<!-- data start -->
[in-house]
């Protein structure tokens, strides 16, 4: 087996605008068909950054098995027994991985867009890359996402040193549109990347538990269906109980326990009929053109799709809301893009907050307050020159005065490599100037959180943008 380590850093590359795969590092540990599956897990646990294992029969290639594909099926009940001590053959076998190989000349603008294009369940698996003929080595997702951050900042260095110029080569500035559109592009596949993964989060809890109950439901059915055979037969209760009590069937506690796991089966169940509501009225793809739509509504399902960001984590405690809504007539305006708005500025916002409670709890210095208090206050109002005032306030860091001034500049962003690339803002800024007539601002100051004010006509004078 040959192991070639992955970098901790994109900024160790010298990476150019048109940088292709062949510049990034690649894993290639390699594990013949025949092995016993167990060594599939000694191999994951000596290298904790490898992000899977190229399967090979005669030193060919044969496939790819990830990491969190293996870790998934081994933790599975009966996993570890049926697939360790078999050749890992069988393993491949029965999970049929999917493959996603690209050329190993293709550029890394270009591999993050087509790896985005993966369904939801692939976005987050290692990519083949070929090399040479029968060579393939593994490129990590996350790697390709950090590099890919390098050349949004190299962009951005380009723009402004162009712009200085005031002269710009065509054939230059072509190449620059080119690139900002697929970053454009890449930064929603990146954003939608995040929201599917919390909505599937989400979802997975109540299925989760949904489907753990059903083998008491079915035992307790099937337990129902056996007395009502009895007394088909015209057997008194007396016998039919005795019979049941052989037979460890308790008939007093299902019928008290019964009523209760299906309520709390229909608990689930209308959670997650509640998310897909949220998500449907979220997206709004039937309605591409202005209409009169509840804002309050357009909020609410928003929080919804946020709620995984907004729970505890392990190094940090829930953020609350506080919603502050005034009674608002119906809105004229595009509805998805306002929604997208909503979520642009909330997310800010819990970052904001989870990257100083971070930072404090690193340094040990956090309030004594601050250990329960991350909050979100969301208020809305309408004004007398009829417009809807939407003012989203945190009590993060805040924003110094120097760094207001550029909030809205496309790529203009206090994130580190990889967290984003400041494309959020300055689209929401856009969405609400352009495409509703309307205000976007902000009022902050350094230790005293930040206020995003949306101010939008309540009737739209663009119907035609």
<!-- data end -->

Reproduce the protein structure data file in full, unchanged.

[in-house]
């Protein structure tokens, strides 16, 4: 087996605008068909950054098995027994991985867009890359996402040193549109990347538990269906109980326990009929053109799709809301893009907050307050020159005065490599100037959180943008 380590850093590359795969590092540990599956897990646990294992029969290639594909099926009940001590053959076998190989000349603008294009369940698996003929080595997702951050900042260095110029080569500035559109592009596949993964989060809890109950439901059915055979037969209760009590069937506690796991089966169940509501009225793809739509509504399902960001984590405690809504007539305006708005500025916002409670709890210095208090206050109002005032306030860091001034500049962003690339803002800024007539601002100051004010006509004078 040959192991070639992955970098901790994109900024160790010298990476150019048109940088292709062949510049990034690649894993290639390699594990013949025949092995016993167990060594599939000694191999994951000596290298904790490898992000899977190229399967090979005669030193060919044969496939790819990830990491969190293996870790998934081994933790599975009966996993570890049926697939360790078999050749890992069988393993491949029965999970049929999917493959996603690209050329190993293709550029890394270009591999993050087509790896985005993966369904939801692939976005987050290692990519083949070929090399040479029968060579393939593994490129990590996350790697390709950090590099890919390098050349949004190299962009951005380009723009402004162009712009200085005031002269710009065509054939230059072509190449620059080119690139900002697929970053454009890449930064929603990146954003939608995040929201599917919390909505599937989400979802997975109540299925989760949904489907753990059903083998008491079915035992307790099937337990129902056996007395009502009895007394088909015209057997008194007396016998039919005795019979049941052989037979460890308790008939007093299902019928008290019964009523209760299906309520709390229909608990689930209308959670997650509640998310897909949220998500449907979220997206709004039937309605591409202005209409009169509840804002309050357009909020609410928003929080919804946020709620995984907004729970505890392990190094940090829930953020609350506080919603502050005034009674608002119906809105004229595009509805998805306002929604997208909503979520642009909330997310800010819990970052904001989870990257100083971070930072404090690193340094040990956090309030004594601050250990329960991350909050979100969301208020809305309408004004007398009829417009809807939407003012989203945190009590993060805040924003110094120097760094207001550029909030809205496309790529203009206090994130580190990889967290984003400041494309959020300055689209929401856009969405609400352009495409509703309307205000976007902000009022902050350094230790005293930040206020995003949306101010939008309540009737739209663009119907035609």